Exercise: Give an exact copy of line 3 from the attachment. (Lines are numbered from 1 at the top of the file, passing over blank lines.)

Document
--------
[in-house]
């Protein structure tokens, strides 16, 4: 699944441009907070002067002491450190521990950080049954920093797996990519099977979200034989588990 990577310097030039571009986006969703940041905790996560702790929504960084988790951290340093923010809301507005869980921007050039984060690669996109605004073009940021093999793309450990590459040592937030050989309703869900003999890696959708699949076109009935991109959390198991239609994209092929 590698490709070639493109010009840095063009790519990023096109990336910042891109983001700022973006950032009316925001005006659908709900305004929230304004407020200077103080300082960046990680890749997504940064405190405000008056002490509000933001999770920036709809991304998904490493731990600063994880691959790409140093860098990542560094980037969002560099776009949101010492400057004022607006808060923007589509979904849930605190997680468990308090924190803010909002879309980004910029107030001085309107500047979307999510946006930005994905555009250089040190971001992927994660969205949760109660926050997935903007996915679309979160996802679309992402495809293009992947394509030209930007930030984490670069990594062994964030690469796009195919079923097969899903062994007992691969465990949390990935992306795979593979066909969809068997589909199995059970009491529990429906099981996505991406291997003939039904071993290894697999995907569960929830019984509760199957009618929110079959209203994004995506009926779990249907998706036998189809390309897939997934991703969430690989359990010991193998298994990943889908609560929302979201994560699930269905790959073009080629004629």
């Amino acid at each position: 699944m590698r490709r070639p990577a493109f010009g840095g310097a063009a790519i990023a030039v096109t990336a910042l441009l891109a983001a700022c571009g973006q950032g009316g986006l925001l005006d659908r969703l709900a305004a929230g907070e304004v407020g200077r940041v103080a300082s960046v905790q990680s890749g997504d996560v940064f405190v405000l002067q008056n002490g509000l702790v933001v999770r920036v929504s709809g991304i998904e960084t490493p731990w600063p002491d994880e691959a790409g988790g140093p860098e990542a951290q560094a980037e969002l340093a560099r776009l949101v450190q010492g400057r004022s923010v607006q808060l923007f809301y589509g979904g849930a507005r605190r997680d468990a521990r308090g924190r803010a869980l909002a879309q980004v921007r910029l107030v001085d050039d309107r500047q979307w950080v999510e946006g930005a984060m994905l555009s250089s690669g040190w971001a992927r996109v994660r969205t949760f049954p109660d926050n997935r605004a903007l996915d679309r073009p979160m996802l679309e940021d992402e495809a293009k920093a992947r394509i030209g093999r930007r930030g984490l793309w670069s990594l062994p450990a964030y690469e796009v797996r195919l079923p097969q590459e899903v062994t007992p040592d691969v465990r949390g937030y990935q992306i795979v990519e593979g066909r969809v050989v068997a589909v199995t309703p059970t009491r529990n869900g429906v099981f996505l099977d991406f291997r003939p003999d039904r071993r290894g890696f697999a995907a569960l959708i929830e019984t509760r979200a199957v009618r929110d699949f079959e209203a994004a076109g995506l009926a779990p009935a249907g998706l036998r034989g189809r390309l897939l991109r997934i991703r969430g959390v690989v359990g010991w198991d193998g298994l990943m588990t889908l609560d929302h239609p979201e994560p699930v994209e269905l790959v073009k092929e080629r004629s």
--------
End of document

């Amino acid at each position: 699944m590698r490709r070639p990577a493109f010009g840095g310097a063009a790519i990023a030039v096109t990336a910042l441009l891109a983001a700022c571009g973006q950032g009316g986006l925001l005006d659908r969703l709900a305004a929230g907070e304004v407020g200077r940041v103080a300082s960046v905790q990680s890749g997504d996560v940064f405190v405000l002067q008056n002490g509000l702790v933001v999770r920036v929504s709809g991304i998904e960084t490493p731990w600063p002491d994880e691959a790409g988790g140093p860098e990542a951290q560094a980037e969002l340093a560099r776009l949101v450190q010492g400057r004022s923010v607006q808060l923007f809301y589509g979904g849930a507005r605190r997680d468990a521990r308090g924190r803010a869980l909002a879309q980004v921007r910029l107030v001085d050039d309107r500047q979307w950080v999510e946006g930005a984060m994905l555009s250089s690669g040190w971001a992927r996109v994660r969205t949760f049954p109660d926050n997935r605004a903007l996915d679309r073009p979160m996802l679309e940021d992402e495809a293009k920093a992947r394509i030209g093999r930007r930030g984490l793309w670069s990594l062994p450990a964030y690469e796009v797996r195919l079923p097969q590459e899903v062994t007992p040592d691969v465990r949390g937030y990935q992306i795979v990519e593979g066909r969809v050989v068997a589909v199995t309703p059970t009491r529990n869900g429906v099981f996505l099977d991406f291997r003939p003999d039904r071993r290894g890696f697999a995907a569960l959708i929830e019984t509760r979200a199957v009618r929110d699949f079959e209203a994004a076109g995506l009926a779990p009935a249907g998706l036998r034989g189809r390309l897939l991109r997934i991703r969430g959390v690989v359990g010991w198991d193998g298994l990943m588990t889908l609560d929302h239609p979201e994560p699930v994209e269905l790959v073009k092929e080629r004629s």